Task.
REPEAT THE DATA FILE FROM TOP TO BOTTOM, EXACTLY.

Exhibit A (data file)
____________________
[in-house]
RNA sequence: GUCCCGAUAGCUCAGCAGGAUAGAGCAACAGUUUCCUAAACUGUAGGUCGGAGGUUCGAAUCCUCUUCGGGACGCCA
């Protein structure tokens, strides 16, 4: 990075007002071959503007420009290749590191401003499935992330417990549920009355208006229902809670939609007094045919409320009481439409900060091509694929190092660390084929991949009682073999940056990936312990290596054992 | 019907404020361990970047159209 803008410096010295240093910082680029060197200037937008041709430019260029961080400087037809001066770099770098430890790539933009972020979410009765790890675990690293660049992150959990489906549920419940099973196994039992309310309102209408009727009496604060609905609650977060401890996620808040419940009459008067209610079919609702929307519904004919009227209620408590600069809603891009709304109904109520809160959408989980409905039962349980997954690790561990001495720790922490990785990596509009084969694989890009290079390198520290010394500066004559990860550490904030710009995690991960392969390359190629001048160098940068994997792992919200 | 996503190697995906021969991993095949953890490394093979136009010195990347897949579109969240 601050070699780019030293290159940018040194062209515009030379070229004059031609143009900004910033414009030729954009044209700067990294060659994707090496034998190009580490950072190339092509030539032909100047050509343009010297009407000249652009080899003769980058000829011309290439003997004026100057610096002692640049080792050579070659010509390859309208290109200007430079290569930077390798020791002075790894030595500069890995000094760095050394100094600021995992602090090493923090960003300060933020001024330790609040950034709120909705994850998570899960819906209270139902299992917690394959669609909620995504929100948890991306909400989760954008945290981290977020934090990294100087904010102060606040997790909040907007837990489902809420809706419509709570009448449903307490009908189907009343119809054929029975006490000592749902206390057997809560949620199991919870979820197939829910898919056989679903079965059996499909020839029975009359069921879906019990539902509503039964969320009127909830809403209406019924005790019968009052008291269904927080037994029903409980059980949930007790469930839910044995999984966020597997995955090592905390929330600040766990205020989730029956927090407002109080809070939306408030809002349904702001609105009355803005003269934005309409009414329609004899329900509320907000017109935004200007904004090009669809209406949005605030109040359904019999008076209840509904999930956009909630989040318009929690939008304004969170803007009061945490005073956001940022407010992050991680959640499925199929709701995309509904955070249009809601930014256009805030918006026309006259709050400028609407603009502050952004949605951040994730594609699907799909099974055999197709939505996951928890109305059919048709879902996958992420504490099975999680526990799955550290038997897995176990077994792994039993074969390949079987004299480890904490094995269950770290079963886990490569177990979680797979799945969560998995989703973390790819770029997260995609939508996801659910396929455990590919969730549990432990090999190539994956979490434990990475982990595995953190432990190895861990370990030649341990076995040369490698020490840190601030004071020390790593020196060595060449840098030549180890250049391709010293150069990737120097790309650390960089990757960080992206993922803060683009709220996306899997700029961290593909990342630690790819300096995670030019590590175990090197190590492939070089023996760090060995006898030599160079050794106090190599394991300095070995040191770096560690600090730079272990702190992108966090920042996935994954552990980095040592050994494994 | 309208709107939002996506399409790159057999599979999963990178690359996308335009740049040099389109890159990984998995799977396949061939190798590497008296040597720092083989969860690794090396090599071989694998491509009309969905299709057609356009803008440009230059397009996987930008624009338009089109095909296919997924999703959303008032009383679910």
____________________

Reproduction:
[in-house]
RNA sequence: GUCCCGAUAGCUCAGCAGGAUAGAGCAACAGUUUCCUAAACUGUAGGUCGGAGGUUCGAAUCCUCUUCGGGACGCCA
């Protein structure tokens, strides 16, 4: 990075007002071959503007420009290749590191401003499935992330417990549920009355208006229902809670939609007094045919409320009481439409900060091509694929190092660390084929991949009682073999940056990936312990290596054992 | 019907404020361990970047159209 803008410096010295240093910082680029060197200037937008041709430019260029961080400087037809001066770099770098430890790539933009972020979410009765790890675990690293660049992150959990489906549920419940099973196994039992309310309102209408009727009496604060609905609650977060401890996620808040419940009459008067209610079919609702929307519904004919009227209620408590600069809603891009709304109904109520809160959408989980409905039962349980997954690790561990001495720790922490990785990596509009084969694989890009290079390198520290010394500066004559990860550490904030710009995690991960392969390359190629001048160098940068994997792992919200 | 996503190697995906021969991993095949953890490394093979136009010195990347897949579109969240 601050070699780019030293290159940018040194062209515009030379070229004059031609143009900004910033414009030729954009044209700067990294060659994707090496034998190009580490950072190339092509030539032909100047050509343009010297009407000249652009080899003769980058000829011309290439003997004026100057610096002692640049080792050579070659010509390859309208290109200007430079290569930077390798020791002075790894030595500069890995000094760095050394100094600021995992602090090493923090960003300060933020001024330790609040950034709120909705994850998570899960819906209270139902299992917690394959669609909620995504929100948890991306909400989760954008945290981290977020934090990294100087904010102060606040997790909040907007837990489902809420809706419509709570009448449903307490009908189907009343119809054929029975006490000592749902206390057997809560949620199991919870979820197939829910898919056989679903079965059996499909020839029975009359069921879906019990539902509503039964969320009127909830809403209406019924005790019968009052008291269904927080037994029903409980059980949930007790469930839910044995999984966020597997995955090592905390929330600040766990205020989730029956927090407002109080809070939306408030809002349904702001609105009355803005003269934005309409009414329609004899329900509320907000017109935004200007904004090009669809209406949005605030109040359904019999008076209840509904999930956009909630989040318009929690939008304004969170803007009061945490005073956001940022407010992050991680959640499925199929709701995309509904955070249009809601930014256009805030918006026309006259709050400028609407603009502050952004949605951040994730594609699907799909099974055999197709939505996951928890109305059919048709879902996958992420504490099975999680526990799955550290038997897995176990077994792994039993074969390949079987004299480890904490094995269950770290079963886990490569177990979680797979799945969560998995989703973390790819770029997260995609939508996801659910396929455990590919969730549990432990090999190539994956979490434990990475982990595995953190432990190895861990370990030649341990076995040369490698020490840190601030004071020390790593020196060595060449840098030549180890250049391709010293150069990737120097790309650390960089990757960080992206993922803060683009709220996306899997700029961290593909990342630690790819300096995670030019590590175990090197190590492939070089023996760090060995006898030599160079050794106090190599394991300095070995040191770096560690600090730079272990702190992108966090920042996935994954552990980095040592050994494994 | 309208709107939002996506399409790159057999599979999963990178690359996308335009740049040099389109890159990984998995799977396949061939190798590497008296040597720092083989969860690794090396090599071989694998491509009309969905299709057609356009803008440009230059397009996987930008624009338009089109095909296919997924999703959303008032009383679910």